Electrostatic Discharge – Manufacturing’s Silent Killer
March 20, 2010
Electrostatic Discharge or ESD You could be costing your company thousands of dollars in unnecessary rework and repair. By educating yourself in one of the most common issues in electronics you can avoid these common, yet costly defects. Is your company utilizing safe ESD practices?
Lets start with some basic chemistry, everybody is made up of atoms. At the center of an atom is a cluster of protons and neutrons. They are held very tightly together forming a nucleus. Orbiting this nucleus are electrons, which move around rather loosely. There are 115 different types of atoms. All are different because they have different numbers of protons, neutrons and electrons. Protons have a positive (+) charge, electrons have a negative charge (-) and neutrons are neutral. An atom with the same number of protons and electrons will counteract all charges make an atom neutral (having no charge). More protons will make an atom positive while more electrons will make it negative.
Some materials can inhibit the movement of electrons. These materials are called insulators. Examples of insulators are: cloth, glass, air, pure water, plastic, dry wood and oil. Conversely, there are some materials that allow for the free movement of electrons. These materials are called conductors. Examples of conductors are: silver, copper, concrete, dirty water, aluminum and steel.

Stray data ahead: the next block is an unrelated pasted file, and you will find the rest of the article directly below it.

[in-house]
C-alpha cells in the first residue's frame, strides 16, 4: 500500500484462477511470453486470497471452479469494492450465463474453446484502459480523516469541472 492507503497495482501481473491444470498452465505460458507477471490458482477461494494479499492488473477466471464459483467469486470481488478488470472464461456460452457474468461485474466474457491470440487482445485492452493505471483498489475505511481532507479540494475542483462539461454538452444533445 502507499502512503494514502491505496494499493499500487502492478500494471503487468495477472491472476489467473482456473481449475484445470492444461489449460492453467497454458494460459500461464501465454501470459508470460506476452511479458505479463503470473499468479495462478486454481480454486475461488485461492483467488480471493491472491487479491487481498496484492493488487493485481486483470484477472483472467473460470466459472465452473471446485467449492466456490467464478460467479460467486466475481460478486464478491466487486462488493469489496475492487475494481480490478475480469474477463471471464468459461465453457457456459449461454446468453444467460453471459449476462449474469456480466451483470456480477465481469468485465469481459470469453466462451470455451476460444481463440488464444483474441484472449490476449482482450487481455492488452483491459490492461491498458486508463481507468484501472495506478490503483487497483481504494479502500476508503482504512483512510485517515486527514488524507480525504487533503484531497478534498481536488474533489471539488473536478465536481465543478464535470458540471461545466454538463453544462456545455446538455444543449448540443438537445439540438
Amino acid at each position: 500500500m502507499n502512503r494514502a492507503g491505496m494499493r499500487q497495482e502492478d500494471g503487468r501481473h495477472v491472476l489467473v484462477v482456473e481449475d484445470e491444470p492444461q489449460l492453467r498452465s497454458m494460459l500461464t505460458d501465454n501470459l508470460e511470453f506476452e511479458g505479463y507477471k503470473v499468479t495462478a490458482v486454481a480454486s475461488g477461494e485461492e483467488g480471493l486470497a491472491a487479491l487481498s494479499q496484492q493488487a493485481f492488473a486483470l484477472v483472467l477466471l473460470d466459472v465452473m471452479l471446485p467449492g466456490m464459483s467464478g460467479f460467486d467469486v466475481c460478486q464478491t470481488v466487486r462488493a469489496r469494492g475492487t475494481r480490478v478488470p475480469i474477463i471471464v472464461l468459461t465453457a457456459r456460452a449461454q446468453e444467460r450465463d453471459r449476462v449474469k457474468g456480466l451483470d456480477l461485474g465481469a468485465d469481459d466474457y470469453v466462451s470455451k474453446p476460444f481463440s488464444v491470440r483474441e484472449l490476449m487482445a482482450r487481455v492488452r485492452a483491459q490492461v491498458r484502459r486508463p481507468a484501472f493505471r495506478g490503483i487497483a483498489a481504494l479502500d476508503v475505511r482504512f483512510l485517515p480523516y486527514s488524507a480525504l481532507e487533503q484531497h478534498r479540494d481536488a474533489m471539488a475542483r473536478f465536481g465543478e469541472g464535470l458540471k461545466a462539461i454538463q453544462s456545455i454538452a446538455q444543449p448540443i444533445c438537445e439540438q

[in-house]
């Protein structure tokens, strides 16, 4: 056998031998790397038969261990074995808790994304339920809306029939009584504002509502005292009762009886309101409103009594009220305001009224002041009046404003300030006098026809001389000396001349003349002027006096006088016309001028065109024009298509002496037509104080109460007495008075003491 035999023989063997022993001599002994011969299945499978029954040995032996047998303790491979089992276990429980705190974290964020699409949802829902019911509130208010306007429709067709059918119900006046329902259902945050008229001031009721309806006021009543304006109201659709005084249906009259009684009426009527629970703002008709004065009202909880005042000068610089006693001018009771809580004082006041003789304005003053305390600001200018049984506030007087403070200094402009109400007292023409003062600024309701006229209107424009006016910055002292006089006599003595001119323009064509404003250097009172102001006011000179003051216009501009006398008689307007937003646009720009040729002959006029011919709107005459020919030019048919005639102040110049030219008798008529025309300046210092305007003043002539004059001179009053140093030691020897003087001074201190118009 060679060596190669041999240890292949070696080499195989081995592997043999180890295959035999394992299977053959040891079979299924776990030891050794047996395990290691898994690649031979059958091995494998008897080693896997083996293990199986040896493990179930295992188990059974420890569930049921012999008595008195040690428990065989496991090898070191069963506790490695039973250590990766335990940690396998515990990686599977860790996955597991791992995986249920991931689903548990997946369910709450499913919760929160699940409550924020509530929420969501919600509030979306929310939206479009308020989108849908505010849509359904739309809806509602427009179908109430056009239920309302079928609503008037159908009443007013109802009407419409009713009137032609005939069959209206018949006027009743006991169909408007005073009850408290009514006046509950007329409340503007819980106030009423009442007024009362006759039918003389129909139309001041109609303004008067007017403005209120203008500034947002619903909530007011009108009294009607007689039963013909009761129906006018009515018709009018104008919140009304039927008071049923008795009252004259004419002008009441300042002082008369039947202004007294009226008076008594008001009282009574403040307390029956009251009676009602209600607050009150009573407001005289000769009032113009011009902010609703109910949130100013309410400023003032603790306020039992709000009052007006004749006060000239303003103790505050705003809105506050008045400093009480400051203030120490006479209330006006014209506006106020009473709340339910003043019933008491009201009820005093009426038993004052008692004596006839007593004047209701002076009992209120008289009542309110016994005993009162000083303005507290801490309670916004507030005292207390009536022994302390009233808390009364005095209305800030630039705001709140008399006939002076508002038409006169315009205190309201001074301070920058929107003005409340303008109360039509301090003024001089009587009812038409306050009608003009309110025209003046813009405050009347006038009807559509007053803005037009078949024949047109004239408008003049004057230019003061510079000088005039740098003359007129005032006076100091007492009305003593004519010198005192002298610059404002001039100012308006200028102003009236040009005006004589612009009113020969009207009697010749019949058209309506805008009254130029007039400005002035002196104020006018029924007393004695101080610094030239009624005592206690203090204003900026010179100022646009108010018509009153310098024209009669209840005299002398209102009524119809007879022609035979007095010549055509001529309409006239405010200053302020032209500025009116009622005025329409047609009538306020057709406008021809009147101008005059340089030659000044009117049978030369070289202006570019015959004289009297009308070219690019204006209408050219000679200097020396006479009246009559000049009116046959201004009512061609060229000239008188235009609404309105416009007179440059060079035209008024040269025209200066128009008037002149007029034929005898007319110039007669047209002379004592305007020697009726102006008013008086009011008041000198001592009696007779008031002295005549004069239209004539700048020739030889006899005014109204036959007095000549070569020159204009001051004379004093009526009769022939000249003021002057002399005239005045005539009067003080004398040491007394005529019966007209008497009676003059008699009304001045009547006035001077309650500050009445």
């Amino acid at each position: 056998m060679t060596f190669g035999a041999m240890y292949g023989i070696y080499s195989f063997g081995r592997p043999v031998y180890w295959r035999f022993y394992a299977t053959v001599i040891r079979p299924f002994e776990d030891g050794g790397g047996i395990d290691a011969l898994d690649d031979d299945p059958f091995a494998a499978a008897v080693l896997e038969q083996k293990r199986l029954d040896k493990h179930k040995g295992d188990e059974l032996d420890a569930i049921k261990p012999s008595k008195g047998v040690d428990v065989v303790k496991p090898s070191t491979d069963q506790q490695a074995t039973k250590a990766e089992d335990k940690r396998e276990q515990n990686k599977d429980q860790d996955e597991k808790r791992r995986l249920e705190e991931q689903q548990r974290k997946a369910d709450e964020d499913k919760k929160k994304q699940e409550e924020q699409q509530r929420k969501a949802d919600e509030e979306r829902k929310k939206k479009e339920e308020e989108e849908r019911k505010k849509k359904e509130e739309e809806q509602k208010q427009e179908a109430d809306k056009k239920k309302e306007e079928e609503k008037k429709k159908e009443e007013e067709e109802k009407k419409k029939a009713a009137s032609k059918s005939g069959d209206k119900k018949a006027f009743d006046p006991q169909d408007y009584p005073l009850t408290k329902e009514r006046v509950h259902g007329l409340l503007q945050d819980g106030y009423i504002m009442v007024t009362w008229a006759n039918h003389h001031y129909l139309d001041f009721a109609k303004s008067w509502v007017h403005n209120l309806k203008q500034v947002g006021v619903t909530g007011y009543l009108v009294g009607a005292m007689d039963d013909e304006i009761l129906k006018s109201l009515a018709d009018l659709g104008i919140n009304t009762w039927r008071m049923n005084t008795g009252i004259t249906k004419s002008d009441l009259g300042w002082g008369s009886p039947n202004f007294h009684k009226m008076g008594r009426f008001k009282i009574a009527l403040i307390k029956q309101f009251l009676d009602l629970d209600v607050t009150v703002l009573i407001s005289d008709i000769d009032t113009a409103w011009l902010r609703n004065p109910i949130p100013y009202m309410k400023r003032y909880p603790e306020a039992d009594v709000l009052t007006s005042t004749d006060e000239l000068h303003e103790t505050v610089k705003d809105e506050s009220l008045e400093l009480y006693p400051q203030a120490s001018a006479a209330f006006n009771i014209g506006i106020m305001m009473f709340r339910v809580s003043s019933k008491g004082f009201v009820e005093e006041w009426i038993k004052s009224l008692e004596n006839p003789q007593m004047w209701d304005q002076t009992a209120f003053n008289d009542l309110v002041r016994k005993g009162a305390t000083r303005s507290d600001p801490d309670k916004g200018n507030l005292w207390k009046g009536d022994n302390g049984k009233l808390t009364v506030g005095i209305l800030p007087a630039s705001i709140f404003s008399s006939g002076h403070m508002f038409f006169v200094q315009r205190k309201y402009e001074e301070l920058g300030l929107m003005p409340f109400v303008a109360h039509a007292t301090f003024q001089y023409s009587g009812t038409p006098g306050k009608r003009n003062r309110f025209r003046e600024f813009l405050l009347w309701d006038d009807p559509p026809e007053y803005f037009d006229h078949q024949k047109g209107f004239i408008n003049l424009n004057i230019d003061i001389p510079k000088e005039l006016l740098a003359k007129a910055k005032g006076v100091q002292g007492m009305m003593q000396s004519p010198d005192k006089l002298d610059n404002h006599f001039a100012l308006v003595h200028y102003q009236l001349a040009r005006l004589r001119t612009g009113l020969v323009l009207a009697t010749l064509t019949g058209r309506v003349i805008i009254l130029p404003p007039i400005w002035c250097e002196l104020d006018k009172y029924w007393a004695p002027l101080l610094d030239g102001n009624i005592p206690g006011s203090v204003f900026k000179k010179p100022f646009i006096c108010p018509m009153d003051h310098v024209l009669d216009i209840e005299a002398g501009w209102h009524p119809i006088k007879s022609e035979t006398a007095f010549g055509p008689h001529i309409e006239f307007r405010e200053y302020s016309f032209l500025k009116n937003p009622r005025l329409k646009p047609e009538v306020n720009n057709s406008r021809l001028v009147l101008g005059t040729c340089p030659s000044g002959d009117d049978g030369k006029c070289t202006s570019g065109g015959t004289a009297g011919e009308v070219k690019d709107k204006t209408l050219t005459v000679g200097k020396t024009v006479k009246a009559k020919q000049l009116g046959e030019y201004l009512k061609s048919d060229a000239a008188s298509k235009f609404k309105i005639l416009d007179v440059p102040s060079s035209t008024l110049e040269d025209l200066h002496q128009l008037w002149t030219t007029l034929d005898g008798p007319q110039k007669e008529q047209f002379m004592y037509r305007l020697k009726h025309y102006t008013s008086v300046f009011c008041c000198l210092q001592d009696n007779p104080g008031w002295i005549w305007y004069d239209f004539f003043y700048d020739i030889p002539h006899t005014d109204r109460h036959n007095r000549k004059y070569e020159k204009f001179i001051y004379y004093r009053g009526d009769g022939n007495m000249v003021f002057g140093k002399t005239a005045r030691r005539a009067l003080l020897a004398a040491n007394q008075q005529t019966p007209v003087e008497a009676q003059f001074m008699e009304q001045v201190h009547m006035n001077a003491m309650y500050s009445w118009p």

Electrons have the ability to move freely from one atom to another. In order to get the electrons to move you must create friction. Here is an example, you walk across the carpet at the office and touch the door knob and get shocked, what happened? Walking across the charged carpet created friction. The carpet’s electrons transfer to your body. The doorknob had a corresponding voltage. The zap was the transfer of electrons to that corresponding voltage or, what we call in our industry, an electro-static discharge or ESD
photo courtesy of zb1ek
Another example, in the winter months when you remove your hat from your head, you find that your hair is sticking up, why? When you removed your hat from your hair, it transferred electrons to your hair. The winter months carry less moisture in the air, thereby creating the perfect dry environment electrons need in order to travel. Each strand is charged and each is trying to repel from the other. The furthest it can go is to stand on its end. Dryer conditions, such as the winter season, will cause higher voltages. Think about your clothes dryer and how the friction and heat creates static…starting to make sense?
Current devices that are now installed on PC Boards are so sensitive that they can pick up transfers of electrons that the human body would never sense. Metal oxide devices (MOS) are so sensitive that a discharge of less than 50V can destroy them. Humans usually are unable to detect voltages below 300. One usually feels a shock at 3,500V. This is why it is very important that your business use electrostatic dissipative surfaces when it comes to electronics.